What can I do if I believe I am being criminally entrapped by the police?
02/25/2009 - Criminal - State: TX #15364
I was at my cousins house when he was arrested for drugs; I was also charged because I was there and I have a prior record (10 yrs ago). I was not involved at this time. My cousin hired lawyers for both of us and they were only interested until my cousins money ran out. They showed up in court maybe 2 times, if that, then filed for dismissal from our cases. I've never been offered a plea because my lawyer wouldn't show. My cousin stepped up and hand wrote a confession claiming everything, even put in confession why I was there, he took it and had it signed and notarized and brought it to me because he said it was weighing heavy on his heart.I turned that in to the District Attorney. I was just appointed a court appointed lawyer last month and trial date is coming up. I haven;t heard from this lawyer either. I never missed a court date and don't owe the bail bondsman anything (cousin paid all of that too).Yesterday, I was called by a cop pretending to be my bail bondsman and had me meet him to talk to an investigator my court appointed lawyer hired. Like a dummy, I did. I'm being arrested for nothing. I have no Idea what is going on, I've been on the straight and narrow after serving my time and have been working up until this happened. I may have a few traffic tickets but that's it. I have NOT been involved with drugs and I have no idea what to do at this point. I know I'm going to lose my job and my kids are gonna hate me all for being somewhere I shouldn't have been. I need help on steps to take. It was easier to deal with when I was guilty, but now that I'm not guilty I'm getting a raw deal and it hurts bad. My 10 years of hard work trying to turn my life around and prove to the mother of my kids and my kids that I've changed is taken away from me and no one cares. They are just looking at my prior record. What can I do?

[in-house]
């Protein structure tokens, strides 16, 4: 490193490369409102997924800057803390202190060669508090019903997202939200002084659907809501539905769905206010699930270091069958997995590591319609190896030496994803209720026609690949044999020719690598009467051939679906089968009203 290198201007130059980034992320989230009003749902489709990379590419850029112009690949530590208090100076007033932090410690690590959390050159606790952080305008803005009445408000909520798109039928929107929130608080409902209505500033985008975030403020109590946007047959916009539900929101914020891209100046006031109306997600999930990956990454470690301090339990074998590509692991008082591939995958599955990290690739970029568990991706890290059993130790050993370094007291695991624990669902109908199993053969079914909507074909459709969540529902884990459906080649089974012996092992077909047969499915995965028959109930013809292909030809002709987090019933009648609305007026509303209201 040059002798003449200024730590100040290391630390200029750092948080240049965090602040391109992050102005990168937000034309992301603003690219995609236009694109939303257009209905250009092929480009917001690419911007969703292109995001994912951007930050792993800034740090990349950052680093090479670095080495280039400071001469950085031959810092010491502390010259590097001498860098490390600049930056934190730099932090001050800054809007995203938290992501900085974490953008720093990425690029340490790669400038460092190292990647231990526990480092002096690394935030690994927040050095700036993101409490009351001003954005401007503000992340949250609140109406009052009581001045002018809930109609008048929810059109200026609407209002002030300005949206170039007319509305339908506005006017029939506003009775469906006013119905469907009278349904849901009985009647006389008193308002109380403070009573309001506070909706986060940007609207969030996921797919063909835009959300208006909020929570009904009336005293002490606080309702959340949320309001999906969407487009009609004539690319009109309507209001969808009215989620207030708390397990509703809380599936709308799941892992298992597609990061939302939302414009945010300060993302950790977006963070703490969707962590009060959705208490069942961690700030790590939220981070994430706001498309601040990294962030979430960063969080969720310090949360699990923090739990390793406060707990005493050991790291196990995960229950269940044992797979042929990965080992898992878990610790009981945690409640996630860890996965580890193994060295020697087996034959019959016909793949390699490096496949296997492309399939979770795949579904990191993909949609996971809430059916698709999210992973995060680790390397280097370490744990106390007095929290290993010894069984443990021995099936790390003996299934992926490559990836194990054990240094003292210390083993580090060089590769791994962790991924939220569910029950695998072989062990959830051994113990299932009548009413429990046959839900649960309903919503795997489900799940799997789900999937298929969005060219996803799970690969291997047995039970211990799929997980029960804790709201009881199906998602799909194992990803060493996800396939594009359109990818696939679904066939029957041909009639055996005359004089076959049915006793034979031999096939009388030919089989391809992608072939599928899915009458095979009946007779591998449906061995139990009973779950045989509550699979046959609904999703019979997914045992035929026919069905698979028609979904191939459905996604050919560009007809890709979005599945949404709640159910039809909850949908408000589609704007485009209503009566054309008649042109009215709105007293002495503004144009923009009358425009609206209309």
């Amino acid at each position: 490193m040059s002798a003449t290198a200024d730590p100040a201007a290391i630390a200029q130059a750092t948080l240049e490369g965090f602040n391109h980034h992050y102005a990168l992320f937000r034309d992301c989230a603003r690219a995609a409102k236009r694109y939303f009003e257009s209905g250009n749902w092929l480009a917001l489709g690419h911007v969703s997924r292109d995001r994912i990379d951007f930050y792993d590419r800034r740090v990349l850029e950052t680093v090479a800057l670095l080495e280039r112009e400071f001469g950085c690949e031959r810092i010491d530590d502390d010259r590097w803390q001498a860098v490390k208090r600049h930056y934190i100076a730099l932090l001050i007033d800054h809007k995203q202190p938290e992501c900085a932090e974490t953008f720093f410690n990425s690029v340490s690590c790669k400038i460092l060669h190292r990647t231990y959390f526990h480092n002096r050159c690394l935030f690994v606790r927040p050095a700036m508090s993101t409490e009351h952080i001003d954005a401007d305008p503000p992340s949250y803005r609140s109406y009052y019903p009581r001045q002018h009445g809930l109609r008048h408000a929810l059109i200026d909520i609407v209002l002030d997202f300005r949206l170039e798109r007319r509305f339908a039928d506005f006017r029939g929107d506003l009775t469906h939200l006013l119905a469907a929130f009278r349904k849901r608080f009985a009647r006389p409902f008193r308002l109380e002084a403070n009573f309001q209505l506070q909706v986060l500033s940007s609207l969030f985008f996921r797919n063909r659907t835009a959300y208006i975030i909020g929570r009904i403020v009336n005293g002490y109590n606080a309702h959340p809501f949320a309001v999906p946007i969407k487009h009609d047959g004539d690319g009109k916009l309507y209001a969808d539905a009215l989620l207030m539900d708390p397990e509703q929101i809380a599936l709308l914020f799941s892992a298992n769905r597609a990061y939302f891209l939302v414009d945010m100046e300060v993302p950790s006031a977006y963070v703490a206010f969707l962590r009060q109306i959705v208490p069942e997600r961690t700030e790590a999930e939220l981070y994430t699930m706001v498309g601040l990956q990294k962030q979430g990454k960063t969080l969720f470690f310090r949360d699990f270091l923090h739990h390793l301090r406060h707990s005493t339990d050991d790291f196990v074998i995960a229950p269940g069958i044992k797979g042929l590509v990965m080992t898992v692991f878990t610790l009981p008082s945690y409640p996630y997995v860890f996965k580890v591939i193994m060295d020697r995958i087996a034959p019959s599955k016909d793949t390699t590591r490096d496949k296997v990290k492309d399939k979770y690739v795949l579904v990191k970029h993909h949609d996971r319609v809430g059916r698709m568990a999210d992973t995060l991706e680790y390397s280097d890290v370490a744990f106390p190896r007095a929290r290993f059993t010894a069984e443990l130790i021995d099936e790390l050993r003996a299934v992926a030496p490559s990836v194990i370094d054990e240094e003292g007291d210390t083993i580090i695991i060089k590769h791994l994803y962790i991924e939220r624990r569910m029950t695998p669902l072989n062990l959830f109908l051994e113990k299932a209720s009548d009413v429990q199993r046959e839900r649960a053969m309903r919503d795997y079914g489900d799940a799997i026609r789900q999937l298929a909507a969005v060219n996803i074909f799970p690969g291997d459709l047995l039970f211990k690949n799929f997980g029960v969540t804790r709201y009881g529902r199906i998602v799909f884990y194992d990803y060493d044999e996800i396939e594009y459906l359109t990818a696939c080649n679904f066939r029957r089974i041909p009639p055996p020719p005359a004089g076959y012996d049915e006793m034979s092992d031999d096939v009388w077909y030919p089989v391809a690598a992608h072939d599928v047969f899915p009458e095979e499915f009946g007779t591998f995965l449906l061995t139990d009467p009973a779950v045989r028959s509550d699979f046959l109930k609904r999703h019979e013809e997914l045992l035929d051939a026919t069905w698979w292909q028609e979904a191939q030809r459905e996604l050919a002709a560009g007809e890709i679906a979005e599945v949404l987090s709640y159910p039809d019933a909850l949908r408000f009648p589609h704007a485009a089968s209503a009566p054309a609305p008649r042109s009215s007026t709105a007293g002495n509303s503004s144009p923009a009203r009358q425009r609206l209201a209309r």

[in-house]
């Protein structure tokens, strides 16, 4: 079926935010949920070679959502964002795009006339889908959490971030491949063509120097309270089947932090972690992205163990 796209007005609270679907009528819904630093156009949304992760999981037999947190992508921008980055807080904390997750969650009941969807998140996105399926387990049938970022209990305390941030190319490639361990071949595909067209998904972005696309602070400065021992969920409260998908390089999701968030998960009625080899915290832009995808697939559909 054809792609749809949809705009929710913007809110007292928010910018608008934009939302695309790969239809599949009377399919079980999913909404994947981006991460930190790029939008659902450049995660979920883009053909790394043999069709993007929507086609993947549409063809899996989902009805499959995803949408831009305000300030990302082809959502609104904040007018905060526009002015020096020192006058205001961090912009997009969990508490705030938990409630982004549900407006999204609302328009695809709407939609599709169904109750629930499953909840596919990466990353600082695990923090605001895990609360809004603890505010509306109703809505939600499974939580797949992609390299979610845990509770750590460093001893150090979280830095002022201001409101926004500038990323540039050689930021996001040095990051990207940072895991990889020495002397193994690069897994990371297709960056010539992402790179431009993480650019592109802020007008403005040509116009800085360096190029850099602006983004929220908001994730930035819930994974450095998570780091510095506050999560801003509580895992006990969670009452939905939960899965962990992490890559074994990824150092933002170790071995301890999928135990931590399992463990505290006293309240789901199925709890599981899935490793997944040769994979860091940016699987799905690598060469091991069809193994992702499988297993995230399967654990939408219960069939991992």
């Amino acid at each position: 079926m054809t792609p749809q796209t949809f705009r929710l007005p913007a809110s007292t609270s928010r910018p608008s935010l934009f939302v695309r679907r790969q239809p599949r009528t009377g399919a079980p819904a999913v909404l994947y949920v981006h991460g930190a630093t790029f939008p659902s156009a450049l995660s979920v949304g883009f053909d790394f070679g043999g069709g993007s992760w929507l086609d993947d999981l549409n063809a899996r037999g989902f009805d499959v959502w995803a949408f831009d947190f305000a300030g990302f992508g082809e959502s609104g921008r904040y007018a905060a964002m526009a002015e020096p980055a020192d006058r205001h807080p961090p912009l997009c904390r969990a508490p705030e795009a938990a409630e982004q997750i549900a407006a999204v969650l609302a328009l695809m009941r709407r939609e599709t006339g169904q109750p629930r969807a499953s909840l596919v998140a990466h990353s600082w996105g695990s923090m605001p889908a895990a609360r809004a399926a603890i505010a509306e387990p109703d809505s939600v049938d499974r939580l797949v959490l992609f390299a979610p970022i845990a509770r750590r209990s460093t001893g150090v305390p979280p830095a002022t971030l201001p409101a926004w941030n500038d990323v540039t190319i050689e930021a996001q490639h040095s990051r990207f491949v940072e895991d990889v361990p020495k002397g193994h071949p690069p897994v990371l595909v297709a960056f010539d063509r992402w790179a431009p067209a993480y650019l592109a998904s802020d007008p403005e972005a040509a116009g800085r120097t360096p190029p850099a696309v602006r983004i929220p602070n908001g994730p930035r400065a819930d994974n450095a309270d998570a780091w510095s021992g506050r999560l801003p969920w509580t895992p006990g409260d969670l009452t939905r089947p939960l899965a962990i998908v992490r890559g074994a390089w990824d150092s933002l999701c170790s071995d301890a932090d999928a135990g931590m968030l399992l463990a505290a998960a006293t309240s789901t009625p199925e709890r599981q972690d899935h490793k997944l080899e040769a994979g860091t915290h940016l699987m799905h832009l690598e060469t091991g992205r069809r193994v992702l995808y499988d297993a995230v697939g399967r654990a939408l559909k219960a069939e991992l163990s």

Entrapment is a legal doctrine known as an affirmative defense. It must be proven by a preponderance of evidence and it generally is only available in criminal cases. Courts have held that the entrapment defense is available only to one who has been induced or lured by the law enforcement officer for the purpose of prosecution and into the commission of a crime which he otherwise had no intention of committing. Entrapment does not result merely because officers created a situation which made it possible for the defendant to commit the crime. In order to be found to be a victim of entrapment, the entrapped person must have been willing and willing to commit the crime prior to the alleged entrapment. The mere providing of an opportunity to commit a crime is not entrapment. In order to find entrapment, there must be persuasion or inducement to commit a crime by the entrapping party.
Entrapment occurs if the conduct of the investigating officers or their agents in dealing with the defendant would “likely” have induced a normally law-abiding person to commit the crime with which the defendant was charged. Entrapment does not result merely because officers created a situation which made it possible for the defendant to commit the crime. This is because it is presumed that a normally law-abiding person would resist the temptation to commit a crime if officers did nothing more than give him an opportunity to do so.